On May 28, in a short interview with Tasnim news agency, Dr. Ali Ahmadi, head of Chaharmahal and Bakhtiari province’s Health Center, confirmed that water in parts of the city was very turbid and unfit for drinking. However, he denied that the water was causing digestive problems and insisted that “no pathogen has been found in the drinking water of Shahrekord.”

However, Ali says “the emergency room and the children’s ward was full of children who had diarrhea and were vomiting although, fortunately, they had no fever. The doctors said that these were all the result of drinking polluted water.”

Dr. Ahmadi blamed the turbidity and the fetidness of water in Shahrekord on problems in the water treatment center in Kuhrang and said, without offering any details: “Previous managers should have taken actions, which they didn’t do, and that’s why we have these problems. Providing and distributing water is the responsibility of the regional water and sewage organization and our responsibility is to supervise its quality.”

He also said that the ceramic water filter installed at Khalak Sureshjan pass has not been approved by his Health Center and a well-equipped water treatment center is needed for treating the water from Kuhrang Spring.

“People must be told to boil water for five minutes if it’s turbid, and the Water and Sewage Organization must distribute containers of healthy water,” he added.

After Kuhrang’s water treatment center went offline last year, Ahmad Rastineh, a member of the parliament from Shahrekord, said that the weakness of the water distribution infrastructure and the lack of an advanced water treatment system are the main factors behind the water crisis in at least seven cities and 34 villages in the province of Chaharmahal and Bakhtiari.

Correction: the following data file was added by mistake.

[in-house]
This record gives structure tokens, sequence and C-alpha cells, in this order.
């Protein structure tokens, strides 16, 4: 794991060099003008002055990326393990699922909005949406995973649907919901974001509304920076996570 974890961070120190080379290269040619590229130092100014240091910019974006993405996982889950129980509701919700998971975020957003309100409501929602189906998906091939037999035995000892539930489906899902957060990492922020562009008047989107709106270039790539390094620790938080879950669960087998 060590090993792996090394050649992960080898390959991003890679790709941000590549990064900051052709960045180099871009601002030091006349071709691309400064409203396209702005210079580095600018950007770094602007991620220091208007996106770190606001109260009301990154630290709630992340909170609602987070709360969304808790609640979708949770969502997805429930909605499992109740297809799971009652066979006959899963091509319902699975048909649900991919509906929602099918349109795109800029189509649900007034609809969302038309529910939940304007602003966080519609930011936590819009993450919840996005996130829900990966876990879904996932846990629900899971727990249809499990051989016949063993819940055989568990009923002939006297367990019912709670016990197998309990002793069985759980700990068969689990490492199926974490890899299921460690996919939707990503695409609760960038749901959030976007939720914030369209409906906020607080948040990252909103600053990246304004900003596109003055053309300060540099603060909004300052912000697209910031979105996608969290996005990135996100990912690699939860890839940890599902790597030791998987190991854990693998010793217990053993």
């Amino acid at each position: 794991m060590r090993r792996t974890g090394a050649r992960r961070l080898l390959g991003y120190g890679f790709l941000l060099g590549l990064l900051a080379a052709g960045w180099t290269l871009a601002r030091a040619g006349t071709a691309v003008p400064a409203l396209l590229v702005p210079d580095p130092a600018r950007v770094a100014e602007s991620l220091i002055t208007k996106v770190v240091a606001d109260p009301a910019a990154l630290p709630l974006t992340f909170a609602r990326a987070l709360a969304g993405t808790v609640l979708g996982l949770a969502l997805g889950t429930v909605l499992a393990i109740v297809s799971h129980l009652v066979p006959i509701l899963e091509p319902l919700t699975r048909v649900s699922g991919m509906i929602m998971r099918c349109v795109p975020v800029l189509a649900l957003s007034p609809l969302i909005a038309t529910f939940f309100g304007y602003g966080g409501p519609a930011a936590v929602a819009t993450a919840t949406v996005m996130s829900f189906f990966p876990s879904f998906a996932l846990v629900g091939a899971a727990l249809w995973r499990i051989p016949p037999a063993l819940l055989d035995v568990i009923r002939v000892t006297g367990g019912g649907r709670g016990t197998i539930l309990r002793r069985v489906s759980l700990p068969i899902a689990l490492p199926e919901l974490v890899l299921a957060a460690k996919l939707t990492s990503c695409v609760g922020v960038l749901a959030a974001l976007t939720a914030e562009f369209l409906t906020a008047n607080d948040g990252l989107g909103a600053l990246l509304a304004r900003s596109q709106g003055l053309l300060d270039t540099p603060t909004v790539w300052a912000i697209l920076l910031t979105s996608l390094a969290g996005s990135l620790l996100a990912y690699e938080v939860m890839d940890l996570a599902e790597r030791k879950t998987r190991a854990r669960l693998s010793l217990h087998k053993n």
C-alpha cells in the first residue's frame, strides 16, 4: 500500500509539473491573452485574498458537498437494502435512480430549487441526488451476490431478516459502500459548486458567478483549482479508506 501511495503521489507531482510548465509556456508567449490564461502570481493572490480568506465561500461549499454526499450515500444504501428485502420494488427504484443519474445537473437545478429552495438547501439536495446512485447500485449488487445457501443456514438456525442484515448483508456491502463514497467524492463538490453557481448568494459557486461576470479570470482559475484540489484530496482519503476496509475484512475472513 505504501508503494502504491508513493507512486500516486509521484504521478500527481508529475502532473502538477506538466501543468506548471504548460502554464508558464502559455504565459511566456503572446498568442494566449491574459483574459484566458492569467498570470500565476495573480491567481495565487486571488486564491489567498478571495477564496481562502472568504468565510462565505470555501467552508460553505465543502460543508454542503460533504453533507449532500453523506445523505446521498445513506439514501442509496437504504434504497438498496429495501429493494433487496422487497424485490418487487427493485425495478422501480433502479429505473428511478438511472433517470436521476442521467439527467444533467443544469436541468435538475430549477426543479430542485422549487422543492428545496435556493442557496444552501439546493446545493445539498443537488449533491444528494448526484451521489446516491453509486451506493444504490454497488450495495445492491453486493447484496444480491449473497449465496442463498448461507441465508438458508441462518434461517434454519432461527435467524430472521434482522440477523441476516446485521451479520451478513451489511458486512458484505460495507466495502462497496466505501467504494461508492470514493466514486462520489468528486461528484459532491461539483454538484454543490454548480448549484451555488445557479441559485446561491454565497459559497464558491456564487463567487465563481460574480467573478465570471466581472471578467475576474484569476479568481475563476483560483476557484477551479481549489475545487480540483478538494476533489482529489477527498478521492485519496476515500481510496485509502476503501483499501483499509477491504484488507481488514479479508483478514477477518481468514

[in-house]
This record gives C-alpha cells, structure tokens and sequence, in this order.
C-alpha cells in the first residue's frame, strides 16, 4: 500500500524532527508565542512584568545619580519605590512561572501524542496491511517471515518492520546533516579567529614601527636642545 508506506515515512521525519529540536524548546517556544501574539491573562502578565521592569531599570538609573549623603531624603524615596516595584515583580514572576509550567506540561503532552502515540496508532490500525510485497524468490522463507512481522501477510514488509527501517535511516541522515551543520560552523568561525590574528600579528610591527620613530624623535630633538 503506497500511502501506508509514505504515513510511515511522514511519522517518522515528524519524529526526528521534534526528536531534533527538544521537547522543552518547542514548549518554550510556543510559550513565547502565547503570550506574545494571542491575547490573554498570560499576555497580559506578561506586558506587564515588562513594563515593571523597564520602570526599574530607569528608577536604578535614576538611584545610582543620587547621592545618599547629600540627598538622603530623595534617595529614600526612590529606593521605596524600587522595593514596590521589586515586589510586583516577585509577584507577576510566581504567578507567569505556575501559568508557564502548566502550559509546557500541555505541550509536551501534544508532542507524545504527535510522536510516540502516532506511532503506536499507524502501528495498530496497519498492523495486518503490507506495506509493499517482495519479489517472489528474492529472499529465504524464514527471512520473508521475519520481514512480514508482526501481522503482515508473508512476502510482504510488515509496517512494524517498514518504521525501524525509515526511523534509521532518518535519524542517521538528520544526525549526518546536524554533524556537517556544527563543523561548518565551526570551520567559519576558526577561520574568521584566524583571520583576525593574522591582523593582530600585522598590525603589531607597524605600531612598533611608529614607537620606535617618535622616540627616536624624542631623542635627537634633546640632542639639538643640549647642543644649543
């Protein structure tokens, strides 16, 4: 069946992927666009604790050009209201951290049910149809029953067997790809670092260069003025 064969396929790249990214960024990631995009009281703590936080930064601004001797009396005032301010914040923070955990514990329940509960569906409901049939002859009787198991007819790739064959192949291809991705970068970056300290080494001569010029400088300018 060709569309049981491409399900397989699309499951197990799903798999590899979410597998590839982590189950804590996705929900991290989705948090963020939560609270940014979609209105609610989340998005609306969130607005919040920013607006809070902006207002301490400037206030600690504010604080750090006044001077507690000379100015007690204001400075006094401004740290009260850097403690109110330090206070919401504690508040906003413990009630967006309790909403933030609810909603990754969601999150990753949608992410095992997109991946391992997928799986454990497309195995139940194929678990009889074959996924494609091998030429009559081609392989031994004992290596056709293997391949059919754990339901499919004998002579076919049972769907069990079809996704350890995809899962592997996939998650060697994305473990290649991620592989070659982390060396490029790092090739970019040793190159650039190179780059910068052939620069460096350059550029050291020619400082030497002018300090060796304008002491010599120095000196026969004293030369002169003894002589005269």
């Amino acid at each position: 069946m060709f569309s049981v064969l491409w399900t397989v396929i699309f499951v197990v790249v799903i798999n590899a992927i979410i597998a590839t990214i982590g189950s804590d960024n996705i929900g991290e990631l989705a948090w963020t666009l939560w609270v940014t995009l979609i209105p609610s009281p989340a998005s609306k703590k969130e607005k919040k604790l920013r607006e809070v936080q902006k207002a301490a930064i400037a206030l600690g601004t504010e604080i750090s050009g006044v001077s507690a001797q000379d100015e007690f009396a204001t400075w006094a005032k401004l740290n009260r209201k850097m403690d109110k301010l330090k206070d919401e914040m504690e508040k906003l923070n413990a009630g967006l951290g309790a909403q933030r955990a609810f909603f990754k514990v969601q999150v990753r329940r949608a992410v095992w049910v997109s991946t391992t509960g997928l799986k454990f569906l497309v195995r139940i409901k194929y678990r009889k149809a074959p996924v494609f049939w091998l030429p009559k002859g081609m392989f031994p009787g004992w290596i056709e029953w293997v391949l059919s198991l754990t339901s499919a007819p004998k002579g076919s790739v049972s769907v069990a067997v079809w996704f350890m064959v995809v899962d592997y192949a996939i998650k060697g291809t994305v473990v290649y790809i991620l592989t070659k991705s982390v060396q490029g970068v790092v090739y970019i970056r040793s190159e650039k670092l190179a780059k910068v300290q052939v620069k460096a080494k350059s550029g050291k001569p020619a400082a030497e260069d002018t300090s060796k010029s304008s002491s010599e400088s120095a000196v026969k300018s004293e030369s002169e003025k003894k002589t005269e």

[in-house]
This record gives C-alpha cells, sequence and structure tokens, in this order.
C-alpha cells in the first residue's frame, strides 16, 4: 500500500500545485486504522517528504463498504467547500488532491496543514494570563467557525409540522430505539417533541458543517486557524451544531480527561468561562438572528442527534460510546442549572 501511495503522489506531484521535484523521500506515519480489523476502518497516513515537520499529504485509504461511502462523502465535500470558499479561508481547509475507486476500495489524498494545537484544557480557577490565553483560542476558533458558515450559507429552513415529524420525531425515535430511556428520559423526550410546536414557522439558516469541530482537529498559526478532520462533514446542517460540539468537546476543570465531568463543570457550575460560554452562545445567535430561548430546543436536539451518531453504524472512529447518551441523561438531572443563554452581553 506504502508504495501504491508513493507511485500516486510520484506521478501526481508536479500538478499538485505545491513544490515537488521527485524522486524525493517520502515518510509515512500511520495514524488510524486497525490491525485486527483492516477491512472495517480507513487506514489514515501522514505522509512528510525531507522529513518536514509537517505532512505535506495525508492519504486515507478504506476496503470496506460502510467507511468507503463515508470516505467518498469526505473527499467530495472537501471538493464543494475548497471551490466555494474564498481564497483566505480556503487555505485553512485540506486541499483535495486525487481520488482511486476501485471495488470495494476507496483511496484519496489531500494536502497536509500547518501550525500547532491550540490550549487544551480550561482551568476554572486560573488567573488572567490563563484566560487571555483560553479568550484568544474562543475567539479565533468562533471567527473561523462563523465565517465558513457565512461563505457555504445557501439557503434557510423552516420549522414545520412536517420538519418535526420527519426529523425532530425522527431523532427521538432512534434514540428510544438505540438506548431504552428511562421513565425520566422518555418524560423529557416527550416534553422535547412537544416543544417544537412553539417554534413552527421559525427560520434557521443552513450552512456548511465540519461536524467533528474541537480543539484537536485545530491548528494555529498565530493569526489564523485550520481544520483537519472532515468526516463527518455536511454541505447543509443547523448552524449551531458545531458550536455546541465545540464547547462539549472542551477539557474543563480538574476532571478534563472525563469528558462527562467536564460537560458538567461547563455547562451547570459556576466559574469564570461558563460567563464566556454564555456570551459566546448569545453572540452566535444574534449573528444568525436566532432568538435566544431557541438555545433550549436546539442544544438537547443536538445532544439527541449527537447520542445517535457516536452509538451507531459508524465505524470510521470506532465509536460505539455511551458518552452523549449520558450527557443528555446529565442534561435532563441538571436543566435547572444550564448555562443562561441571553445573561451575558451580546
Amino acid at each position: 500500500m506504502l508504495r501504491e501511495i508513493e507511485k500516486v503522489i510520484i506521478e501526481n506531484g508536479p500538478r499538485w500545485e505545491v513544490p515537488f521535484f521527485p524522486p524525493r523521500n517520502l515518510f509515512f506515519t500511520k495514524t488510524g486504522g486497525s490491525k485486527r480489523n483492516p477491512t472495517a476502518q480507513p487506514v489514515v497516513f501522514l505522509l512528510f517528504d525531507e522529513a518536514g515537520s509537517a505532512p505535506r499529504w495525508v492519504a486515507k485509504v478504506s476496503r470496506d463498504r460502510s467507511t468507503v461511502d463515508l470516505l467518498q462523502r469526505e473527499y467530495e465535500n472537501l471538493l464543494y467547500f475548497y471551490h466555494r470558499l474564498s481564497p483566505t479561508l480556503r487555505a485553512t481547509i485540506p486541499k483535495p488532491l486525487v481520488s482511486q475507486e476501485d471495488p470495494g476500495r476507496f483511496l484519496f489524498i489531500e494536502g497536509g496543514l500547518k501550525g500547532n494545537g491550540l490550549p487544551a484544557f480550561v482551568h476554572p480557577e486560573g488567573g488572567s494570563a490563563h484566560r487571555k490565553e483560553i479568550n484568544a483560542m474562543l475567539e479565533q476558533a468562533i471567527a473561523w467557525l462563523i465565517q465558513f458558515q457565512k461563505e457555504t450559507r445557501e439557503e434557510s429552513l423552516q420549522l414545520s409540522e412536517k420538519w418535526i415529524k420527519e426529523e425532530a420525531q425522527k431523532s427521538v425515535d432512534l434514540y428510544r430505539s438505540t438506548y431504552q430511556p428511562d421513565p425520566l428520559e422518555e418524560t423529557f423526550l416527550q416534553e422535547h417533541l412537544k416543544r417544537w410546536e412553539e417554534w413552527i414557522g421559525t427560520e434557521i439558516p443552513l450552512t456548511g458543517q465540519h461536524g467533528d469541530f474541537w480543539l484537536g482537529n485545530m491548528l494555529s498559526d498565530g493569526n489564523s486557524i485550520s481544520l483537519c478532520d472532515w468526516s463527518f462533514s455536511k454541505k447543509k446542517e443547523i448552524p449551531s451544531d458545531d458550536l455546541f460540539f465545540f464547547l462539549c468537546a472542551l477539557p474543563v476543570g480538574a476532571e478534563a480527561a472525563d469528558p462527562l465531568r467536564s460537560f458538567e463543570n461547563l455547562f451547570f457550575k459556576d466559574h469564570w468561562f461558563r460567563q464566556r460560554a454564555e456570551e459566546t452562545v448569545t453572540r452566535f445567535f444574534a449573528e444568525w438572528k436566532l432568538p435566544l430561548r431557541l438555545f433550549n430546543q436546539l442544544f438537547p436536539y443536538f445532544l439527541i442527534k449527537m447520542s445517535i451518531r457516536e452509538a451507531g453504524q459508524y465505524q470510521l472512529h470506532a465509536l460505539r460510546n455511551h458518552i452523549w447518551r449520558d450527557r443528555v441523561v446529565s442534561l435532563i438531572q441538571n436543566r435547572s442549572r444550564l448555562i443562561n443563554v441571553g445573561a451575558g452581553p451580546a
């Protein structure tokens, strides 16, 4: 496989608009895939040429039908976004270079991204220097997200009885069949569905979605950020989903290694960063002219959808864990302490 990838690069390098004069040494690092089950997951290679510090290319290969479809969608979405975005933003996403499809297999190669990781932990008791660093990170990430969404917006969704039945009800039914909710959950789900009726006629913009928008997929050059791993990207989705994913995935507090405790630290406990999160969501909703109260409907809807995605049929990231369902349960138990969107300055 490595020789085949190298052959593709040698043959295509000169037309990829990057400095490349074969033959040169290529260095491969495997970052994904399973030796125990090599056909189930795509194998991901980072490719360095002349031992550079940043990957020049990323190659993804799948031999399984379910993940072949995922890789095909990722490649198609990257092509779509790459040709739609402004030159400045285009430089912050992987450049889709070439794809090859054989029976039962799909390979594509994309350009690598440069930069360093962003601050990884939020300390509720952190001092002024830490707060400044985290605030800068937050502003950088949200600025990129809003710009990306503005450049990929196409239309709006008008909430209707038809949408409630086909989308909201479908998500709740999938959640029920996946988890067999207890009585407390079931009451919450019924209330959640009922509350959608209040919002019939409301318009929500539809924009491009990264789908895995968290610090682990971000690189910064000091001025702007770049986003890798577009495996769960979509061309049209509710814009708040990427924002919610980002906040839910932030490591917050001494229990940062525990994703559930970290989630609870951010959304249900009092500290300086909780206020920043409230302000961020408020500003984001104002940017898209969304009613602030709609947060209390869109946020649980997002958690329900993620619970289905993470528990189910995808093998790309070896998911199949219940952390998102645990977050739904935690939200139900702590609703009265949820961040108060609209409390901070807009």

Kuhrang Spring provides 50 percent of Shahrekord’s drinking water. Officials of the city’s Water and Sewage Organization say that the snow that melts into this spring has become muddy because of climate change, torrential rains and the erosion of vegetation cover.

On May 29, Ferdows Karimi, CEO of Chaharmahal and Bakhtiari’s Water Company said that the first phase of the new and advanced water treatment center has been completed and will become operational.

However, many people in Chaharmahal and Bakhtiari remain skeptical. “This is not the first time that Shahrekord has been hit with the problem of water pollution, and they had enough time to fix it,” says the Shahrekord resident who spoke with IranWire. “At least since August last year, these gentlemen had time to do a minimum amount of work. The muddying of the water has been happening for many years… Right now water pollution is threatening the lives and the health of vulnerable groups like children, and nobody is accountable.”

Because of the water pollution, the people of Shahrekord try to use mineral water instead of piped water. Distribution of water with tankers has started in some neighborhoods.

A Repeating Story

Tehran, home to almost 9 million people, has also been experiencing severe water shortages.

In mid-June, images circulated online showing residents of Tehran and nearby Karaj resorting to water tankers dispatched by the Water and Sewage Organization, or facing the arduous task of collecting water from public taps.

Reports say that some parts of the capital experienced water shortages lasting almost a week, while lack of prior notice exacerbated the difficulties faced by the populations.

Mehdi Ketabchi, a water researcher of Iranian background living in the United States, explained to IranWire that water shortages are a recurring issue in the country that affect not only drinking water supplies but also agriculture.  

"We are witnessing a socio-economic drought in Iran and Tehran. This means that water exists in dams or wells, but it cannot be effectively used," he said. 

comments

Politics

Russia’s Brief Wagner Mutiny Spells Lasting Trouble for Iran

June 25, 2023
Faramarz Davar
3 min read
Russia’s Brief Wagner Mutiny Spells Lasting Trouble for Iran